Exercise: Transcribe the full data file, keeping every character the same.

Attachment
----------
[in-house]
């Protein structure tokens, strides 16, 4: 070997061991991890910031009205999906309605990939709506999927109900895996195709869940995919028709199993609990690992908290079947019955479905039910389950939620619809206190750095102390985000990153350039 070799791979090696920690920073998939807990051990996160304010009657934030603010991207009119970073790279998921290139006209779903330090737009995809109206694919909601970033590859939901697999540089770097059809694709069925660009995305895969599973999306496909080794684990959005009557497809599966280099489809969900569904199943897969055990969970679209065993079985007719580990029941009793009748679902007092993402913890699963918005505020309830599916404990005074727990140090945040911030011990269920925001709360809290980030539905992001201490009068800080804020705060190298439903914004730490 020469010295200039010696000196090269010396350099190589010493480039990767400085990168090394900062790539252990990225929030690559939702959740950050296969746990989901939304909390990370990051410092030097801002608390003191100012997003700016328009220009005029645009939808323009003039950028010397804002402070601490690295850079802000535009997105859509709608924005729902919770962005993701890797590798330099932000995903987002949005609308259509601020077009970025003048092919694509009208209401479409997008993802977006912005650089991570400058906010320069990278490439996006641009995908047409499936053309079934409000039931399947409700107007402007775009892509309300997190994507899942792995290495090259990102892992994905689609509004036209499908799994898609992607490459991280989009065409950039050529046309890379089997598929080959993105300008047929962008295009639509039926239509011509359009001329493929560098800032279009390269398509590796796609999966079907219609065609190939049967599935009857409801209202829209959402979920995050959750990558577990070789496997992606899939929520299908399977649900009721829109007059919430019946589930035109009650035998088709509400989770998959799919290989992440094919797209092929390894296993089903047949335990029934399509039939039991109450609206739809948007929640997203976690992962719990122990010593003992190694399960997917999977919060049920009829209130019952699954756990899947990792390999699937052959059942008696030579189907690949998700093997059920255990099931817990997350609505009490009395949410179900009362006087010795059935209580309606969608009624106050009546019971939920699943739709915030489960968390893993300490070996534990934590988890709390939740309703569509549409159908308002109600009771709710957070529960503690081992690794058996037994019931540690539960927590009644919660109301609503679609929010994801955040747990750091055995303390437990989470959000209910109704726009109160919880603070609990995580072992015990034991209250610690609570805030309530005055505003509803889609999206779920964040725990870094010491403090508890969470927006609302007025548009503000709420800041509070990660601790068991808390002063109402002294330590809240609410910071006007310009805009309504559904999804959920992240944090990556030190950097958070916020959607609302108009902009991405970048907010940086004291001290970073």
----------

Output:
[in-house]
């Protein structure tokens, strides 16, 4: 070997061991991890910031009205999906309605990939709506999927109900895996195709869940995919028709199993609990690992908290079947019955479905039910389950939620619809206190750095102390985000990153350039 070799791979090696920690920073998939807990051990996160304010009657934030603010991207009119970073790279998921290139006209779903330090737009995809109206694919909601970033590859939901697999540089770097059809694709069925660009995305895969599973999306496909080794684990959005009557497809599966280099489809969900569904199943897969055990969970679209065993079985007719580990029941009793009748679902007092993402913890699963918005505020309830599916404990005074727990140090945040911030011990269920925001709360809290980030539905992001201490009068800080804020705060190298439903914004730490 020469010295200039010696000196090269010396350099190589010493480039990767400085990168090394900062790539252990990225929030690559939702959740950050296969746990989901939304909390990370990051410092030097801002608390003191100012997003700016328009220009005029645009939808323009003039950028010397804002402070601490690295850079802000535009997105859509709608924005729902919770962005993701890797590798330099932000995903987002949005609308259509601020077009970025003048092919694509009208209401479409997008993802977006912005650089991570400058906010320069990278490439996006641009995908047409499936053309079934409000039931399947409700107007402007775009892509309300997190994507899942792995290495090259990102892992994905689609509004036209499908799994898609992607490459991280989009065409950039050529046309890379089997598929080959993105300008047929962008295009639509039926239509011509359009001329493929560098800032279009390269398509590796796609999966079907219609065609190939049967599935009857409801209202829209959402979920995050959750990558577990070789496997992606899939929520299908399977649900009721829109007059919430019946589930035109009650035998088709509400989770998959799919290989992440094919797209092929390894296993089903047949335990029934399509039939039991109450609206739809948007929640997203976690992962719990122990010593003992190694399960997917999977919060049920009829209130019952699954756990899947990792390999699937052959059942008696030579189907690949998700093997059920255990099931817990997350609505009490009395949410179900009362006087010795059935209580309606969608009624106050009546019971939920699943739709915030489960968390893993300490070996534990934590988890709390939740309703569509549409159908308002109600009771709710957070529960503690081992690794058996037994019931540690539960927590009644919660109301609503679609929010994801955040747990750091055995303390437990989470959000209910109704726009109160919880603070609990995580072992015990034991209250610690609570805030309530005055505003509803889609999206779920964040725990870094010491403090508890969470927006609302007025548009503000709420800041509070990660601790068991808390002063109402002294330590809240609410910071006007310009805009309504559904999804959920992240944090990556030190950097958070916020959607609302108009902009991405970048907010940086004291001290970073």